It seems to me that local folks willing to testify are mostly unhappy.  Here is a detailed story about past testimony in New West. New Idaho Megaloads Hearings Address More Than 200 Shipments. By Steve Bunk.

Despite efforts by the Idaho legislature to prevent people from suing over the plans of the lovable oil companies, two new lawsuits on the issue were recently filed.  One is by the National Wildlife Federation, the Montana Environmental Information Center, the Montana chapter of the Sierra Club, and the Missoula County Commission against the Montana State Department of Transportation. The other is by Idaho Rivers United. IRU is against the Forest Service. The Lochsa River and a corridor 1/4 mile on either side is part of the National Wild and Scenic Rivers System, and most of it is public national forest land. In fact the Lochsa was one of very first rivers protected, but the Forest Services is just standing by while the road right-of-way is being heavily chopped up for the wide and long loads.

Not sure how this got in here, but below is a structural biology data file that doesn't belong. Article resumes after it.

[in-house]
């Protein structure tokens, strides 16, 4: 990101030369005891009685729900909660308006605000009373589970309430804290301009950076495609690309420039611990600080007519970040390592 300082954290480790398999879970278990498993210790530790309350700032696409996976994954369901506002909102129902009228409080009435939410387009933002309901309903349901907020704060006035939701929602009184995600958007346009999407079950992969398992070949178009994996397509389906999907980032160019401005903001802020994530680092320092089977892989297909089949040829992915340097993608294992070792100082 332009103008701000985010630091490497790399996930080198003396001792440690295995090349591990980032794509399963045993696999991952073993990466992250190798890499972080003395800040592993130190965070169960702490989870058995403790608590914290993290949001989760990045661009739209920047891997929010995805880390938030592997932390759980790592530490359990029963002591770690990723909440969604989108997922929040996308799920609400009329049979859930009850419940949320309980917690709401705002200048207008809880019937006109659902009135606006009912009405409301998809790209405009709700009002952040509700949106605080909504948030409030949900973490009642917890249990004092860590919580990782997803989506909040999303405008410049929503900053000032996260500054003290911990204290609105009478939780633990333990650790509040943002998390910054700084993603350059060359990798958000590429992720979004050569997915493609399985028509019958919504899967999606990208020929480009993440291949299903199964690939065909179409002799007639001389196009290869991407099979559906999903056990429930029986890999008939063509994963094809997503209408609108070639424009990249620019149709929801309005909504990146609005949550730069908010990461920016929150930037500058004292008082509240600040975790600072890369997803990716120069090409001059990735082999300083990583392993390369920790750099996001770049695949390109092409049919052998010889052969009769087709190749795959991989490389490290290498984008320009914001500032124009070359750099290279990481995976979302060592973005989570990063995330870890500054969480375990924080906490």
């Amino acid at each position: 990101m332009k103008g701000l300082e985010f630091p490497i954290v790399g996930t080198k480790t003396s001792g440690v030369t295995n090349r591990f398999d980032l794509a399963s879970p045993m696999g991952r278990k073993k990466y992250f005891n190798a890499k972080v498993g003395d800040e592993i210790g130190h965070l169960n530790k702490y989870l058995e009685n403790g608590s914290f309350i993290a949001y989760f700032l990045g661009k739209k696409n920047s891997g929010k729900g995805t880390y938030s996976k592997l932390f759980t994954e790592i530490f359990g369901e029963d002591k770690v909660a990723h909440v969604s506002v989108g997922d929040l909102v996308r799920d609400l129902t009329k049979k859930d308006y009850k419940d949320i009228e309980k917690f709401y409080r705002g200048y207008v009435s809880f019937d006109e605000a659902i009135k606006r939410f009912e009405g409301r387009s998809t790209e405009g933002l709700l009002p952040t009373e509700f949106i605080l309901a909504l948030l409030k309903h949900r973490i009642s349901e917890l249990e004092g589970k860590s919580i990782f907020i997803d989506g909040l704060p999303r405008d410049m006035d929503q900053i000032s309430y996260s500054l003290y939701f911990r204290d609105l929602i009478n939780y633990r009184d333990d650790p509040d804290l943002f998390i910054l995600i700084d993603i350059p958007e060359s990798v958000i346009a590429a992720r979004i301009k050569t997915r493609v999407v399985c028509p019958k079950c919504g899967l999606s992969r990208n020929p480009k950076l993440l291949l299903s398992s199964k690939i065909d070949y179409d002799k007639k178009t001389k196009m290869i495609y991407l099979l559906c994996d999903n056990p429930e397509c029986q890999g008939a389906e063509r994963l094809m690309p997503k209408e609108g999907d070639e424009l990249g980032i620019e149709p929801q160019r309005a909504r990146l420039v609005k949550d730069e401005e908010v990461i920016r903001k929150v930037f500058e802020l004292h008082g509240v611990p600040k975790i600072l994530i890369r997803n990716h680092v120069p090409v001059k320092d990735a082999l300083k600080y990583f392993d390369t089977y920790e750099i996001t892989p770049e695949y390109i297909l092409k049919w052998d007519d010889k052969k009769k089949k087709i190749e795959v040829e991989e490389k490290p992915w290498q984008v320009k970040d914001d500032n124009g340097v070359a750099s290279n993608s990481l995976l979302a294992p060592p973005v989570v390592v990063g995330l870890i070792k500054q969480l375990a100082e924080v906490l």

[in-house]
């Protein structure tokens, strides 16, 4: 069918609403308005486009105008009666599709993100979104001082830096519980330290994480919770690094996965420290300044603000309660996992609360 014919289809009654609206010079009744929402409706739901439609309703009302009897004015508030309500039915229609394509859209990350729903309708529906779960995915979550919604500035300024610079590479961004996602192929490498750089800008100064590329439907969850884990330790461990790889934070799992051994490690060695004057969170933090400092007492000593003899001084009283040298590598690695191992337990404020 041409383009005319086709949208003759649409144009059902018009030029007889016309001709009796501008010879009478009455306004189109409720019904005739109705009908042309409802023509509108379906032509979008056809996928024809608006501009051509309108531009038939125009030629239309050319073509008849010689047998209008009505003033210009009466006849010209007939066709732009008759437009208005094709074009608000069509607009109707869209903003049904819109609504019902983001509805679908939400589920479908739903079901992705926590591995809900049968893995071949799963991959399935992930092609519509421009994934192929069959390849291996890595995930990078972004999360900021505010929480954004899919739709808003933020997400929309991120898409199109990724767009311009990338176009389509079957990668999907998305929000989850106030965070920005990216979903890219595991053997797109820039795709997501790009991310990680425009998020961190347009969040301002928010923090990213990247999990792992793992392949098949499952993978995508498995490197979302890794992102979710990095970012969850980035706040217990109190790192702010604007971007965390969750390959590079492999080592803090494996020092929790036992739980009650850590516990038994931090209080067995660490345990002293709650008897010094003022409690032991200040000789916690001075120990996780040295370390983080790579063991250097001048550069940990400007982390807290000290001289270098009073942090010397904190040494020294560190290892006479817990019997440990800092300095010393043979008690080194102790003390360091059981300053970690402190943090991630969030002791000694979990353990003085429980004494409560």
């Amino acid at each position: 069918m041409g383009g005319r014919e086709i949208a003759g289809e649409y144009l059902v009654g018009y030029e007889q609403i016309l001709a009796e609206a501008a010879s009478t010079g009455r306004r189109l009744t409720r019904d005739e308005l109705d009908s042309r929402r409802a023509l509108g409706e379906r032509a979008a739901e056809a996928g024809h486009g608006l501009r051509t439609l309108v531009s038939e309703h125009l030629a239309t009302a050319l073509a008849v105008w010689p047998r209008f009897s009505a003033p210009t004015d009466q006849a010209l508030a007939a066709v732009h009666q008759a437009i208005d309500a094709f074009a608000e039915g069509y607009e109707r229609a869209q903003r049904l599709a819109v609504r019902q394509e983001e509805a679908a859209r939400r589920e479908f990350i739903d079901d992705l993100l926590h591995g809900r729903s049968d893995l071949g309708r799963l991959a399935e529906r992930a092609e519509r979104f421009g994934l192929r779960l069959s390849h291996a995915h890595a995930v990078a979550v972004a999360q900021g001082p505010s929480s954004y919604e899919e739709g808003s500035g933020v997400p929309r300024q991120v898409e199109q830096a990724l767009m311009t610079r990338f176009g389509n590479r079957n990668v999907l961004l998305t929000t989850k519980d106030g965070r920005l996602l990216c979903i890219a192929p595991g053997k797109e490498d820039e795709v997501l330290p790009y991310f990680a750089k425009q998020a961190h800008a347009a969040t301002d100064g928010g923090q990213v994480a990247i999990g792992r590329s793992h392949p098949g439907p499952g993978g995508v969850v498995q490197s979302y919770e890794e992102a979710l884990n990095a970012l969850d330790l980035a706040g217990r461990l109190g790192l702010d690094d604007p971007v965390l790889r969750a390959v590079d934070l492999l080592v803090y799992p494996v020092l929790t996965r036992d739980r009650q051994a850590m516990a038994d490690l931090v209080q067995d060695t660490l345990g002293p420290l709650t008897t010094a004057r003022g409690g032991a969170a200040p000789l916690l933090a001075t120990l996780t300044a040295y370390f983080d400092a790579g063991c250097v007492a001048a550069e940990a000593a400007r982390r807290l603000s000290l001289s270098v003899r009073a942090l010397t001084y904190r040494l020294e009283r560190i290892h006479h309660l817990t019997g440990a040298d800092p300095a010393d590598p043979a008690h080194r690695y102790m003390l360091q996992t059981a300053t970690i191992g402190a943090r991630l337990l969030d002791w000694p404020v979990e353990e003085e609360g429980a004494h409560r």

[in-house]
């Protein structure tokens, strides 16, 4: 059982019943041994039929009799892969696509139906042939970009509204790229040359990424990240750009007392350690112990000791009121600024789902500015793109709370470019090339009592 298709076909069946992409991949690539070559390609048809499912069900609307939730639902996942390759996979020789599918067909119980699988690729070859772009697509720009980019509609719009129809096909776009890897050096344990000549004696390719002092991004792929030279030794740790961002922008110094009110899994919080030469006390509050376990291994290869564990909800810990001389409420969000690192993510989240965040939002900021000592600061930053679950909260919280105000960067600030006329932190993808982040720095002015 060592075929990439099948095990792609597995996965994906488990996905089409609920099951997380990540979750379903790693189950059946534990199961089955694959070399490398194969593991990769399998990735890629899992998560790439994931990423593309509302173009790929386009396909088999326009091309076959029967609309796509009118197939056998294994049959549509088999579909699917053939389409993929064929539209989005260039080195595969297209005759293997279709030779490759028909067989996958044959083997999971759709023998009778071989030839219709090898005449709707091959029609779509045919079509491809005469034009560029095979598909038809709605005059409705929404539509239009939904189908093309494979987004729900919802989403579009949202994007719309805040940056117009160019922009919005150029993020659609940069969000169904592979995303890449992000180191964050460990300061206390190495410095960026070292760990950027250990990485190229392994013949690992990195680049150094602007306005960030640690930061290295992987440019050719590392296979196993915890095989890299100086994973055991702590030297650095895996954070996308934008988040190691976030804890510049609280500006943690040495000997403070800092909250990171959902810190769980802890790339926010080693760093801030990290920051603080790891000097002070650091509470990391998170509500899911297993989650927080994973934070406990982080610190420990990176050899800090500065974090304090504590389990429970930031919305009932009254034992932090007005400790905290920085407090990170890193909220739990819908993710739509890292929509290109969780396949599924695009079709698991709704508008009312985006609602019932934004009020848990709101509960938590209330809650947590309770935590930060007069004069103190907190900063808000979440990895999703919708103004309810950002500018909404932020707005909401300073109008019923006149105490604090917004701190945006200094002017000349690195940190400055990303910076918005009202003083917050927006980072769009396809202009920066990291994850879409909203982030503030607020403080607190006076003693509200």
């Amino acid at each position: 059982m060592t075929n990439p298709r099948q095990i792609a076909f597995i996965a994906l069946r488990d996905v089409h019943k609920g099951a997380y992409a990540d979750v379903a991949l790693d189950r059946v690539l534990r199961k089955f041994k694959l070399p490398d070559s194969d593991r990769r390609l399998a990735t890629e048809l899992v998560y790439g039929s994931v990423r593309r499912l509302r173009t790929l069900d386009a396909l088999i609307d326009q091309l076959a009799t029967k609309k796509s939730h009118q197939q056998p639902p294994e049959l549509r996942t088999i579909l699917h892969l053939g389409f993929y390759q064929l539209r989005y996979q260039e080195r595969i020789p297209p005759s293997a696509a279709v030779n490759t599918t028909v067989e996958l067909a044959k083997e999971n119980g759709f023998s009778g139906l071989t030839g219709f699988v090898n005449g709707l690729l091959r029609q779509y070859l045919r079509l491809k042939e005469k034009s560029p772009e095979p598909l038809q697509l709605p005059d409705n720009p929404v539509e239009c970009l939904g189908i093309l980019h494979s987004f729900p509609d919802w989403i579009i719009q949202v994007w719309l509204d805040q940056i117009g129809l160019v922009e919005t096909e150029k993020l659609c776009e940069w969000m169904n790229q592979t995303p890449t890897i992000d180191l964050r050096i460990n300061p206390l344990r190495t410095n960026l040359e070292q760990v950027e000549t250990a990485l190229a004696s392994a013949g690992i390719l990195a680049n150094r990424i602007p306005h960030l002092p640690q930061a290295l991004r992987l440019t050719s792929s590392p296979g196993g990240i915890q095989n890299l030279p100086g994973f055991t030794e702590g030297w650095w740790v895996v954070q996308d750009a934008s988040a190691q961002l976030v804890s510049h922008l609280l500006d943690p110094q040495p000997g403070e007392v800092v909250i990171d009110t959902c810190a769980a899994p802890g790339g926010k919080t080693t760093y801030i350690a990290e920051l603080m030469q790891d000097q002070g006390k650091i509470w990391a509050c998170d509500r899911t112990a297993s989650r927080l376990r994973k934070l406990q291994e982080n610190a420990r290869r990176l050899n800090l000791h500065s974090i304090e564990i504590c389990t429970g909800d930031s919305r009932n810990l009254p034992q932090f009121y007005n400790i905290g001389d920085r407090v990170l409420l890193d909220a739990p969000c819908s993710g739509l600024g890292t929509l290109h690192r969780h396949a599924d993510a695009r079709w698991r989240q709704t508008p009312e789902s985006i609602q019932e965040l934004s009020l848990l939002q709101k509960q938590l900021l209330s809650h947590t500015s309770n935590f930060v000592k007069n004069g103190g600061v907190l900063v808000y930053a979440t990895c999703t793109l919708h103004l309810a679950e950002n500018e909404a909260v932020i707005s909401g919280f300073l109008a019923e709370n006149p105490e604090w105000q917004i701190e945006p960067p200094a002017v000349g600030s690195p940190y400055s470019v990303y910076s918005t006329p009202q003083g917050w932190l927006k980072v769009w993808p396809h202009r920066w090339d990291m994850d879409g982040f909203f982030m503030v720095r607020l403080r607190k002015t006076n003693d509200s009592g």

Wild pigs becoming a problem in Southern Idaho

I hope they can eliminate every last one of these exotic pests. Until recently Idaho was free of them. I wonder about the history. How did they get into Idaho?

Wild pigs becoming a problem in S. Idaho. KTVB. By Scott Evans

Idaho Fish and Game looking for culprit who shot lion north of Rexburg

Cougar wanders through ag country and is illegally shot-

Fish and Game looking for culprit who shot lion. Rexburg Standard Journal. By Joyce Edlefsen.

Posted in Poaching, wildcats. Tags: , , . Comments Off on Idaho Fish and Game looking for culprit who shot lion north of Rexburg

Debris flow creates a big rapid on the Salmon River (central Idaho)

The new “Black Creek Blowout” could be the biggest rapid on the river-

This is big news for all who float or boat the main fork of the Salmon River below the Corn Creek put-in. I’d like to know more about what caused this blowout on April 1.

White water created on Salmon River by blowout. By Eric Barker. The Lewiston Tribune as reported in the Idaho Statesman.